To develop a new lightweight drilling fluid additive that will significantly reduce underbalanced and deep water drilling costs, and reduce formation damage during drilling and completion operations.
Maurer Engineering, Inc.
Chevron Research Technology Center
MUDTECH Laboratories, Inc.
Drilling underbalanced in under pressured and depleted reservoirs often requires a fluid with a density lower than that of water (specific gravity < 1.0). Current underbalanced operations in these reservoirs can be carried out using air, mist, or foam. However, many operators are reluctant to drill underbalanced with foam because of the difficult hydraulic calculations required and the general lack of information and training relative to underbalanced drilling. Thus, one of the project’s objectives was to develop a user-friendly PC-based foam-drilling model that can accurately predict pressure drops, cuttings lifting velocities, foam quality, and other foam-drilling variables. The model allows operators and service companies to easily and accurately predict pressures and required flow rates at the surface and under downhole conditions for foam drilling and work-over operations.
The addition of air or gas to the drilling fluid can also cause many problems, so a second objective of the project was to develop a lightweight, incompressible drilling fluid that will allow underbalanced drilling in low-pressure reservoirs without the limitations commonly associated with existing lightweight fluids. A new lightweight solid additive (LWSA) fluid was developed and tested both in the laboratory and in the field.
The PC-based software, FOAM, was developed for planning and analyzing operational parameters during foam drilling projects.The model calculates pressure responses and flow behavior of foam fluids. Any one of three rheology models may be selected by the user, and the model can handle any combination of liquids and gases injected while drilling. Data are input in a series of four input windows and includes a general well description, directional survey data, drill string and wellbore configuration, and drilling parameters such as injection rates of liquid and gas, injection fluid properties, drilling rates, and drill-cuttings descriptions. After executing the program, an operation analysis or sensitivity analysis of the output data can be performed. The output from FOAM was validated by comparing it to other models, existing laboratory data, and actual field measurements.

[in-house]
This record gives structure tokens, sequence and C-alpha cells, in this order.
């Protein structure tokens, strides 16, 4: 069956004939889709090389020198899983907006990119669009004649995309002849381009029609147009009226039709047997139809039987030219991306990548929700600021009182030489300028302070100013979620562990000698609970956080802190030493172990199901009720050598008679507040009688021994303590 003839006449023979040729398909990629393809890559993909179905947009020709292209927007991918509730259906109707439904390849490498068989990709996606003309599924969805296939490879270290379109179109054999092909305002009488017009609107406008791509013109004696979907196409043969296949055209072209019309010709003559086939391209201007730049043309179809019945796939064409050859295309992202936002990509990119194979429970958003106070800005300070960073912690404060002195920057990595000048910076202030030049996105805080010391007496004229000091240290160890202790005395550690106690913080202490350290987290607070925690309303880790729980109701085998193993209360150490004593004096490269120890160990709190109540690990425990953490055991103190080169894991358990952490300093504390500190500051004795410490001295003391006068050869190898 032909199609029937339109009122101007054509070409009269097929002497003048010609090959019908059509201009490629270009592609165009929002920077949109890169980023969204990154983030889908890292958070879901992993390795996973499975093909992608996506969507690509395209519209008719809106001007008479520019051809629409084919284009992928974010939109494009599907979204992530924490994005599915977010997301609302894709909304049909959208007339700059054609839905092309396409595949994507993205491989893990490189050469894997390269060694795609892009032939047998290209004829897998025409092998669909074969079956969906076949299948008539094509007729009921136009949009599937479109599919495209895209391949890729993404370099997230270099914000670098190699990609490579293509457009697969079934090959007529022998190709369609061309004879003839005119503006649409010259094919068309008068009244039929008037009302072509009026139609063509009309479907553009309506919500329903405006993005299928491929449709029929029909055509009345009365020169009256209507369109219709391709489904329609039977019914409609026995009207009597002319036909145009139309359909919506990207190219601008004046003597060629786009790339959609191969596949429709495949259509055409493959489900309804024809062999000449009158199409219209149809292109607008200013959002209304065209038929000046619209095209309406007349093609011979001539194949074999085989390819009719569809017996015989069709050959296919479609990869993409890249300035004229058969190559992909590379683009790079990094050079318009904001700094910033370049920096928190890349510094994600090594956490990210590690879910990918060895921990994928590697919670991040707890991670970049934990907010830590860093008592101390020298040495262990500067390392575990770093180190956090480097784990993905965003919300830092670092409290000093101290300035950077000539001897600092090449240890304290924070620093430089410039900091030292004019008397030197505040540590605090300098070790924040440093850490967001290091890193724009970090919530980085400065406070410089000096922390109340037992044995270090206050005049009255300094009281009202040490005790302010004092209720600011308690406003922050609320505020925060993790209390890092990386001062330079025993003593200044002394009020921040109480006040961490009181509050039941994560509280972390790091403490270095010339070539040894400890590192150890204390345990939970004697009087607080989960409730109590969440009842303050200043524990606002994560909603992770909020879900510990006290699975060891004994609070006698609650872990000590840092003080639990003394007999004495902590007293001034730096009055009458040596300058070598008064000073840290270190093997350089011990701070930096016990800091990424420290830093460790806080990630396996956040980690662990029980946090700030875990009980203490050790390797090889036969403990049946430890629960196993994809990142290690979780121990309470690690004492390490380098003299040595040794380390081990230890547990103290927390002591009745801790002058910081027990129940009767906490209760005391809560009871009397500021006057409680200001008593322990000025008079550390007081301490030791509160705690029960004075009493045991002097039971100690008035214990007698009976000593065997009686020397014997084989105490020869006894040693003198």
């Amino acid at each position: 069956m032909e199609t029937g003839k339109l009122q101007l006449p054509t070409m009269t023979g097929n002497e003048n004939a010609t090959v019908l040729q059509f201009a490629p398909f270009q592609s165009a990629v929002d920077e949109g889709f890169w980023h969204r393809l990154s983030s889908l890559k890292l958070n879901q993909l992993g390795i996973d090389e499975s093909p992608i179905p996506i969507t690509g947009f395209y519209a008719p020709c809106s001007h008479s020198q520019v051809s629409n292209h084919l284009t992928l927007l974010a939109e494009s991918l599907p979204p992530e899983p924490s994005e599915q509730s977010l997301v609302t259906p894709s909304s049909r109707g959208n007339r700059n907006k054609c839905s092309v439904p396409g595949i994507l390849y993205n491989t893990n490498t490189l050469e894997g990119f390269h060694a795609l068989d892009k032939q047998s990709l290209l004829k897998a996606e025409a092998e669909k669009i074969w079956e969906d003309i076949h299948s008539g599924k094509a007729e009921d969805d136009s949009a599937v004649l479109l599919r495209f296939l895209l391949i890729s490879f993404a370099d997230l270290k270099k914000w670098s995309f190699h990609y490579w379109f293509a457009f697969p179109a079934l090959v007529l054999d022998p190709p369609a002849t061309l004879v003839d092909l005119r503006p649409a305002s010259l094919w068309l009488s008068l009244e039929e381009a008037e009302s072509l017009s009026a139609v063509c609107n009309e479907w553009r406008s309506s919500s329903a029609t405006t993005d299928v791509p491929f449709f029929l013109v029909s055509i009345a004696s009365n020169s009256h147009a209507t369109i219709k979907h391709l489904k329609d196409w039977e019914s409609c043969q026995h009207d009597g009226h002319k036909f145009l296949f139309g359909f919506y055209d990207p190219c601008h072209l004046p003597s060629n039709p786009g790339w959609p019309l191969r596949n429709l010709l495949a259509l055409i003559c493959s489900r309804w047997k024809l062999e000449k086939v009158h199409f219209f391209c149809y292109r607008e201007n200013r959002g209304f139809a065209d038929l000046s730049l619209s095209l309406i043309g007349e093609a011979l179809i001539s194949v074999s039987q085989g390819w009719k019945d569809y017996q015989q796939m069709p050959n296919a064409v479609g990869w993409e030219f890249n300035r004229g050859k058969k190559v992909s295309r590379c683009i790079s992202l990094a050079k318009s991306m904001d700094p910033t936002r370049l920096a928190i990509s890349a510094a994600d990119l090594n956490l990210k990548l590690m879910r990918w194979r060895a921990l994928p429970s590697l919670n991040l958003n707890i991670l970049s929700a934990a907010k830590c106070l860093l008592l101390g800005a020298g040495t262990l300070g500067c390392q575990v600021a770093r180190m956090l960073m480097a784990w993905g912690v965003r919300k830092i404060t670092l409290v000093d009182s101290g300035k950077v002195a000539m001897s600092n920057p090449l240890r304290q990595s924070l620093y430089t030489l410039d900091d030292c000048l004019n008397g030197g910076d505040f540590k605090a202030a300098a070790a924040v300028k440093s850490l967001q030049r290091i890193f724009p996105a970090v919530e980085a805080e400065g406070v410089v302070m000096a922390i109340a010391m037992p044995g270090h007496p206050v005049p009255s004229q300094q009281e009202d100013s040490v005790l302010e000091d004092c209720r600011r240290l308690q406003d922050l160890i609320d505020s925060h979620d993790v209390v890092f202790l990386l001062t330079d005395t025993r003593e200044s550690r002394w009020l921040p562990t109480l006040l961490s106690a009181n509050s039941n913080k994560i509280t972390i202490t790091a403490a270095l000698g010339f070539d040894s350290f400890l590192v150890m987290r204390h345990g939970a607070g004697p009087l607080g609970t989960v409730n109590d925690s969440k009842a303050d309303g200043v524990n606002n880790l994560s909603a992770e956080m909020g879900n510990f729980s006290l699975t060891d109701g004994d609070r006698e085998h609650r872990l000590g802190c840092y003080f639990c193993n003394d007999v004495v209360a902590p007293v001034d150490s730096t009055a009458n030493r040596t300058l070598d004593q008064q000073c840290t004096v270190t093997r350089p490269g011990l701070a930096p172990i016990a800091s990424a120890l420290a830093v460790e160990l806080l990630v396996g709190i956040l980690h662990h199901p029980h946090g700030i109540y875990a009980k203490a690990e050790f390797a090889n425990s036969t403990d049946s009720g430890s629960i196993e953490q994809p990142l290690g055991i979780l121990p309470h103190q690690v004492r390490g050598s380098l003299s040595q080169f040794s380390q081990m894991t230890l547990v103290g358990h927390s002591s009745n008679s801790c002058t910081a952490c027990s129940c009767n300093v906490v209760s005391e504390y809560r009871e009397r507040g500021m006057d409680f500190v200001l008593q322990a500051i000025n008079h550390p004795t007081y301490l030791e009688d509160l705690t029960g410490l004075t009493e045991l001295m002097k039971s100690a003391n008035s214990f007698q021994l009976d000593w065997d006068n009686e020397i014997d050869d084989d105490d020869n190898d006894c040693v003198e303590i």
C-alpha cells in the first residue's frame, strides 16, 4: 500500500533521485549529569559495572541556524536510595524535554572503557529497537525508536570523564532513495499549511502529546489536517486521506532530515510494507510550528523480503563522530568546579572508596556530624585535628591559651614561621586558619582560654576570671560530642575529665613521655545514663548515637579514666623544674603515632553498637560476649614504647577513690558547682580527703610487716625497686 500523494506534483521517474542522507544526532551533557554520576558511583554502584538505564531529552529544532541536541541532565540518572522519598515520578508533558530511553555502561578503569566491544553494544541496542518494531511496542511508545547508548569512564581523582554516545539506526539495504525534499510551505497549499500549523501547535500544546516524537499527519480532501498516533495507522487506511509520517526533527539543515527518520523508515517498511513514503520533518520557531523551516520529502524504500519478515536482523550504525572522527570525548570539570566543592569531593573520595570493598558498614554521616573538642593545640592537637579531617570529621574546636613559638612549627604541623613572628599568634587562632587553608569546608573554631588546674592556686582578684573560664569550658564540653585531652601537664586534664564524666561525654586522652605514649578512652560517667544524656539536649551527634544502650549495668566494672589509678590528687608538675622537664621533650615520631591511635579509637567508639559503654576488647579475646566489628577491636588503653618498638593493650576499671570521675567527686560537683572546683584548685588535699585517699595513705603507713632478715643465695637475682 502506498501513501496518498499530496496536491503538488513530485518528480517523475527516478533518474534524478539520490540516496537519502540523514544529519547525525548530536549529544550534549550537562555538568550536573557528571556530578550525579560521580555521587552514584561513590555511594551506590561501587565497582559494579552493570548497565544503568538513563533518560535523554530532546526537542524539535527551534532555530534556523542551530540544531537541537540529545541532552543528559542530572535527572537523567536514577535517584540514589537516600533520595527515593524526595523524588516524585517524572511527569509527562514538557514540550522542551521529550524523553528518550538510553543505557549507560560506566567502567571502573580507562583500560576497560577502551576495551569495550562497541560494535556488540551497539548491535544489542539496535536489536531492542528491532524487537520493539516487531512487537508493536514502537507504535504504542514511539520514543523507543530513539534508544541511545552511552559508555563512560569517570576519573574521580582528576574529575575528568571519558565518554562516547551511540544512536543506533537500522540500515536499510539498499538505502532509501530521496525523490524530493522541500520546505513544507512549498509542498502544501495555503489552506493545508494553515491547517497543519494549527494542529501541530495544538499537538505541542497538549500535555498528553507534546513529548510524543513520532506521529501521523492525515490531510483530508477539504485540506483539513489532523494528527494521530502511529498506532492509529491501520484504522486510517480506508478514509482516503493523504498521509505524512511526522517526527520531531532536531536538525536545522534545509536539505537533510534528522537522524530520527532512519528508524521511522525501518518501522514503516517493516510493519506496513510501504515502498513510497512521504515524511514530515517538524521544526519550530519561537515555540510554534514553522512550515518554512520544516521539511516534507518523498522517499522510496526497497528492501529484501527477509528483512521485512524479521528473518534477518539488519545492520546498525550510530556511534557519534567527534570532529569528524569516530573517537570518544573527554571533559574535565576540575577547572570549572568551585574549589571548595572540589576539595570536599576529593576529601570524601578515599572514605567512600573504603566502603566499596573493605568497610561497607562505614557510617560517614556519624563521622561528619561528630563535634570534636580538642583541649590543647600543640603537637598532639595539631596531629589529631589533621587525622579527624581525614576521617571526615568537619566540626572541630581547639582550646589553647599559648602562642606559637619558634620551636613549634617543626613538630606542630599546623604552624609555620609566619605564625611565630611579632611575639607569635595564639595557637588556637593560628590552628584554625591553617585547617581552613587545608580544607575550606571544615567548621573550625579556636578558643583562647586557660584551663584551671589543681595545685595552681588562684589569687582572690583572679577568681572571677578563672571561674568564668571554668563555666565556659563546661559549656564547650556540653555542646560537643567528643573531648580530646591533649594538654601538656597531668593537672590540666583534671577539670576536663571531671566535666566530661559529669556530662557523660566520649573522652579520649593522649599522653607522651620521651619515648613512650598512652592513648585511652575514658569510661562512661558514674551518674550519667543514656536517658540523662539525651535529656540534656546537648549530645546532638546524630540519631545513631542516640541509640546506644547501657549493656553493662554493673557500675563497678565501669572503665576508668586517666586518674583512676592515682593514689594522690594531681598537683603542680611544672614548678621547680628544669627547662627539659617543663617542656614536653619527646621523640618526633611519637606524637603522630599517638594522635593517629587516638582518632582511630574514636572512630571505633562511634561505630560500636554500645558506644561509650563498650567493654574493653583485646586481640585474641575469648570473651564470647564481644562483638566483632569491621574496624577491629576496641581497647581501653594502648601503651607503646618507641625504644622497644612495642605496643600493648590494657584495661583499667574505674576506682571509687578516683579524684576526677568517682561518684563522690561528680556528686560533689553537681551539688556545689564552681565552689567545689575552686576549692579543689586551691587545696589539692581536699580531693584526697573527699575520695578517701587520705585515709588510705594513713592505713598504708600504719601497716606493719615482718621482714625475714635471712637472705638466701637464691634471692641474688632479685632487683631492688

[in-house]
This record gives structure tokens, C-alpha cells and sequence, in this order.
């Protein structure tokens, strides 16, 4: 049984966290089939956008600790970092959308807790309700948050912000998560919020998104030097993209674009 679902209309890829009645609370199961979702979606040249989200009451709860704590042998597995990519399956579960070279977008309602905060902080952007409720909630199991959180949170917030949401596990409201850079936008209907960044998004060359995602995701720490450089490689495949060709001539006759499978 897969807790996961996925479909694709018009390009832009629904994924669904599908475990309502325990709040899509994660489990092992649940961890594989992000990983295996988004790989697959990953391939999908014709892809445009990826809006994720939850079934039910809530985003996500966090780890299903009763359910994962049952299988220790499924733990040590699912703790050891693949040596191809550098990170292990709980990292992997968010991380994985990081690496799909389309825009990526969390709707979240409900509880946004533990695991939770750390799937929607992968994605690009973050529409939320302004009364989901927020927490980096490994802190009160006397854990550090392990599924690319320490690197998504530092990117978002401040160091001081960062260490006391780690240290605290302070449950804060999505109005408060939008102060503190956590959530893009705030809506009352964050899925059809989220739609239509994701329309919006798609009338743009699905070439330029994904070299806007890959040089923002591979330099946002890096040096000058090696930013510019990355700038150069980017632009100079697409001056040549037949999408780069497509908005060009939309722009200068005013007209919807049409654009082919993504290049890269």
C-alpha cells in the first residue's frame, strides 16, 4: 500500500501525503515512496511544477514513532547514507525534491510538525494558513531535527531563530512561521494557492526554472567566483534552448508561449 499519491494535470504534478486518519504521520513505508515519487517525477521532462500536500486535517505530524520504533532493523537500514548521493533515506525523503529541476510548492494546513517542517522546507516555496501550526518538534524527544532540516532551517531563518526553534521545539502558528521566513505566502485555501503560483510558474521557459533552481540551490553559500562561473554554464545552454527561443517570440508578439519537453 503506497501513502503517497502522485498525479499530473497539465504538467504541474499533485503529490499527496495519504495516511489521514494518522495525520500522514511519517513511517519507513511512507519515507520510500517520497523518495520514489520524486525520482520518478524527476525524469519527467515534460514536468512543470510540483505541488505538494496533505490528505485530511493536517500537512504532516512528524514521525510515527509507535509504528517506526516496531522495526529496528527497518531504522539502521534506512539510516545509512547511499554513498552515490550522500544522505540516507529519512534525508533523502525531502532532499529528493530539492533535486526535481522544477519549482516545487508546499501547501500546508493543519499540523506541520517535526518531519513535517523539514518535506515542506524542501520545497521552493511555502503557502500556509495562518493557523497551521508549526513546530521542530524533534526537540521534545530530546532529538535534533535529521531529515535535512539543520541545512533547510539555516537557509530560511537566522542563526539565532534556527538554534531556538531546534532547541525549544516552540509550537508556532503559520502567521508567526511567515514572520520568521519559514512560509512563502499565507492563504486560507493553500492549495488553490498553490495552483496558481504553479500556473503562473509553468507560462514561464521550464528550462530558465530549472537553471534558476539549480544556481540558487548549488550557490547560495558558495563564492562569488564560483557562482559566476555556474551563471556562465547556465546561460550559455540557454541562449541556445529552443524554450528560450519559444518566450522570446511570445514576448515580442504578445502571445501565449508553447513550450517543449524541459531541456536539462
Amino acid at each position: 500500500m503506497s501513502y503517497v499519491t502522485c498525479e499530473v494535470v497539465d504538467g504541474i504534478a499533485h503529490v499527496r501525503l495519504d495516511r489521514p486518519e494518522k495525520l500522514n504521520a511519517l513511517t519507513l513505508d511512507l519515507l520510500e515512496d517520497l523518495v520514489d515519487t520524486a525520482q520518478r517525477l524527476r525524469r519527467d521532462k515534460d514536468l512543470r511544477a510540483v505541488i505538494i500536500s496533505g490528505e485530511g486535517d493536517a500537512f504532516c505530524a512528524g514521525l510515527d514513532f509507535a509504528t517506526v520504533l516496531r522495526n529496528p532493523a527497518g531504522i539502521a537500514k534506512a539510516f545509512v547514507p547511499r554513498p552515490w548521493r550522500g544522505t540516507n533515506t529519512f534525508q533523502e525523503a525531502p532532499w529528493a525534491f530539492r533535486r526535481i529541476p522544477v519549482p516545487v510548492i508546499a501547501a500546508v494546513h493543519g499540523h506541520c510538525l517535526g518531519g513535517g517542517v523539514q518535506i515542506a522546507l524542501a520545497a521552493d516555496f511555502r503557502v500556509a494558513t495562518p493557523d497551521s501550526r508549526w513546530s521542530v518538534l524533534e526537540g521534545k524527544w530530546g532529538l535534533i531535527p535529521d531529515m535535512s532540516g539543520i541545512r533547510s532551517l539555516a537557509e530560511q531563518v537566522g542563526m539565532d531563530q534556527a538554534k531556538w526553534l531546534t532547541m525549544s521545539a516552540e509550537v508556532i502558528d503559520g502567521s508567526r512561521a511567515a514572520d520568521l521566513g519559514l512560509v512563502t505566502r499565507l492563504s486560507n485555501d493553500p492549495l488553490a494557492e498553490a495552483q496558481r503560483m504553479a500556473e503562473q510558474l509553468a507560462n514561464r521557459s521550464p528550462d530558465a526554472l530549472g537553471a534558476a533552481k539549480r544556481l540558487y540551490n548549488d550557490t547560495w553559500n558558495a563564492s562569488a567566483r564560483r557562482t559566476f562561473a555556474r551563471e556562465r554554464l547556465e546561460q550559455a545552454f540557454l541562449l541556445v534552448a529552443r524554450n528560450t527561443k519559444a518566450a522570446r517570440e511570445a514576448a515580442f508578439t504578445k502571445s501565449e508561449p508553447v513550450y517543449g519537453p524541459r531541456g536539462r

While the computer model was under development, lightweight, incompressible fluids were constructed using commercially available hollow glass spheres. These fluids were tested in the laboratory and in the field. In the lab, sphere concentrations below 40% by volume lightweight muds behaved similarly to conventional drilling fluids. The effects of conventional solids control equipment on the glass spheres and on the whole mud were also measured with regard to sphere damage and recovery. The conventional equipment did not damage the spheres. Hydrocyclones proved to be the most effective equipment in maintaining the mud. In August 1996, the LWSA fluid was successfully used in two wells drilled in the Midway-Sunset Field near Bakersfield, California for Mobil Oil Company. The spheres were in the drilling mud at concentrations of up to 20% by volume while over 3,000 feet of hole were drilled.
and Remaining Tasks:
This project has been completed and the PC-based “FOAM” model has been made available for use by the oil and gas industry. Industry's recognition of the potential of the LWSA technology was acknowledged by the Society of Petroleum Engineers published technical report in the November 1997 issue of the Journal of Petroleum Technology (JPT). This acknowledgment is expected to lead to added commercialization interest.